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Stress Treadmill Test Results Interpretation?
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Anon_233249 posted:
Hi,


I had some chest pains off and on over the past few months (sometimes just momentary stabbing pain that makes me gasp and say, "Ow!", sometimes just an uncomfortable feeling of squeezing or tightness. It may last a few minutes, sometimes only a few seconds and go away. I let my doctor know and she ordered a stress echo treadmill test. I had an appointment with the doctor after the test & she asked what they told me. Well, the hospital sent the results to a cardiologist out of town and they sent the results to my doctor, who was supposed to explain the results to me. I'm not sure if it's something serious or not? She scared me, asking if I wanted a follow-up with a cardiologist, saying they'd probably do an angiogram (I think?). I wasn't sure what to tell her or ask.


The following were the results...if someone knows what it all means, please let me know.


The patient is a 54 year old female with chest pain & hypertension.


Findings from the exercise treadmill test:
She was able to exercise for 6:41 on a Bruce protocol (8 METs), stopping secondary to dyspnea. She denied any chest discomfort with exercise or in recovery.


Baseline ECG: sinus rhythm. Poor R wave progression in leads V2 to V5. No significant Q waves or ST segment changes.


ECG during exercise and recovery: No significant ST segment changes developed during exercise or in recovery.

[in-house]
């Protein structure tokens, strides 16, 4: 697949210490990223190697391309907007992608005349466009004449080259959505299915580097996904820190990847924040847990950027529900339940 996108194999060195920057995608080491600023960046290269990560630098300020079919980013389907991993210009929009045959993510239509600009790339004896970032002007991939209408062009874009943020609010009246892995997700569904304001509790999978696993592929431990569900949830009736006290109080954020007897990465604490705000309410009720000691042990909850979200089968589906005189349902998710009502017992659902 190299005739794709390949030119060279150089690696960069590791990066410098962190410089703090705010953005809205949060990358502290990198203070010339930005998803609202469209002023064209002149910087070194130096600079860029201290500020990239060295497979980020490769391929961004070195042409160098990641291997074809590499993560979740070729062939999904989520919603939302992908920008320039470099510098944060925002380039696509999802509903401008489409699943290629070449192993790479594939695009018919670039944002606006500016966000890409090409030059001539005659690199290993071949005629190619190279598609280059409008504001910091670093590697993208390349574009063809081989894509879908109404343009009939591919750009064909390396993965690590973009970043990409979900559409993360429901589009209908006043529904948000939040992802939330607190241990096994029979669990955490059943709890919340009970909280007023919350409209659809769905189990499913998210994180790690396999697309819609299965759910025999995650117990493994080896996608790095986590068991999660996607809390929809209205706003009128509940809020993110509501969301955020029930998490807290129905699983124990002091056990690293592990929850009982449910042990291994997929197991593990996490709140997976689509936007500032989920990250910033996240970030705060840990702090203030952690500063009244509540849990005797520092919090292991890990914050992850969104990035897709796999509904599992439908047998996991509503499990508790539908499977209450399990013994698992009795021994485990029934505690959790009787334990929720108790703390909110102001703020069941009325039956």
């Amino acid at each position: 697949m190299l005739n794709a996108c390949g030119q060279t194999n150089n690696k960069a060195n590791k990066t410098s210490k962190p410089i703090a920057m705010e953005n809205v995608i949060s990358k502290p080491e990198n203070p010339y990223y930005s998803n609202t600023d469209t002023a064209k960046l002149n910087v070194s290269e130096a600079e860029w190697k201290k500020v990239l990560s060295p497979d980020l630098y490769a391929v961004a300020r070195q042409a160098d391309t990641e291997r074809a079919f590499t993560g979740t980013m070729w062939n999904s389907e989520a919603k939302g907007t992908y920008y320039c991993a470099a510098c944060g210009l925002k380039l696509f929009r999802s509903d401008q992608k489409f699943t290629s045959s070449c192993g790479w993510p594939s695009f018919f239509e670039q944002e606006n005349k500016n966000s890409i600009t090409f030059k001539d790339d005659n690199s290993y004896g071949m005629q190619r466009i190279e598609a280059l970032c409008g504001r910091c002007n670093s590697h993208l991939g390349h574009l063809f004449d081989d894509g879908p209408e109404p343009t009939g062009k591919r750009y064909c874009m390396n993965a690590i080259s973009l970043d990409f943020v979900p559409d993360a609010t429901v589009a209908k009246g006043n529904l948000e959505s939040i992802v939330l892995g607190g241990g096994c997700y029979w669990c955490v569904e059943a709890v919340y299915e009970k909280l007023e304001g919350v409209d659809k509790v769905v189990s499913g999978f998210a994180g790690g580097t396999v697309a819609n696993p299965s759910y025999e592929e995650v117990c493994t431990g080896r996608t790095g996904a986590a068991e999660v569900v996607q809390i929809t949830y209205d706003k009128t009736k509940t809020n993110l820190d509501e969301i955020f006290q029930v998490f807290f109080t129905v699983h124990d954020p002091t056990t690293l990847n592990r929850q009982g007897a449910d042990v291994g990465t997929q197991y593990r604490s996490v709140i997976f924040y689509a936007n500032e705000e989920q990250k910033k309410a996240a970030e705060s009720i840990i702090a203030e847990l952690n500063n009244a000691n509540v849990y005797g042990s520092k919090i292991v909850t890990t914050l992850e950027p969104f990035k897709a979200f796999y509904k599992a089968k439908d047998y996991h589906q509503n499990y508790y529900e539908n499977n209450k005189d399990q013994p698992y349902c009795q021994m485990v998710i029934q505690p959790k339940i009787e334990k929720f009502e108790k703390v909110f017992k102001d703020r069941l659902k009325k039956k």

Heart rate: changed from 72 to 155 (93% maximum predicted heart rate).


Blood pressure: changed from 151/74 to 208/89.


Findings from the echocardiogram:


Resting LVEF: Approx. 70%


Baseline wall motion: No left ventricular regional wall motion abnormalities. Moderate concentric left ventricular hypertrophy was present at rest. Normal chamber sizes and valvular structures. No thrombus, vegetations or pericardial effusion.


Wall motion after exercise: The base to mid inferior wall became hypokinetic following exercise. The remaining segments of the left ventricle showed improved wall motion.


Doppler: Physiologic tricuspid regurgitation was present at rest.


Conclusion: Echocardiographic evidence of inferior wall cardiac ischemia developed at a moderate workload. No typical angina or significant ECG changes developed to confirm the echocardiographic findings.


Discussion: The new left ventricular regional wall motion abnormalities following exercise suggested cardiac ischemia in the distribution of the right coronary artery. Systolic hypertension and moderate concentric left ventricular hypertrophy were noted at rest. The severe hypertension that developed near the peak exercise may result in false positive findings. No typical angina or significant ECG changes were noted during the study. The Duke Treadmill Score is 6.5 (Low Risk, 24% probability of a significant coronary stenosis and 16% five-year mortality).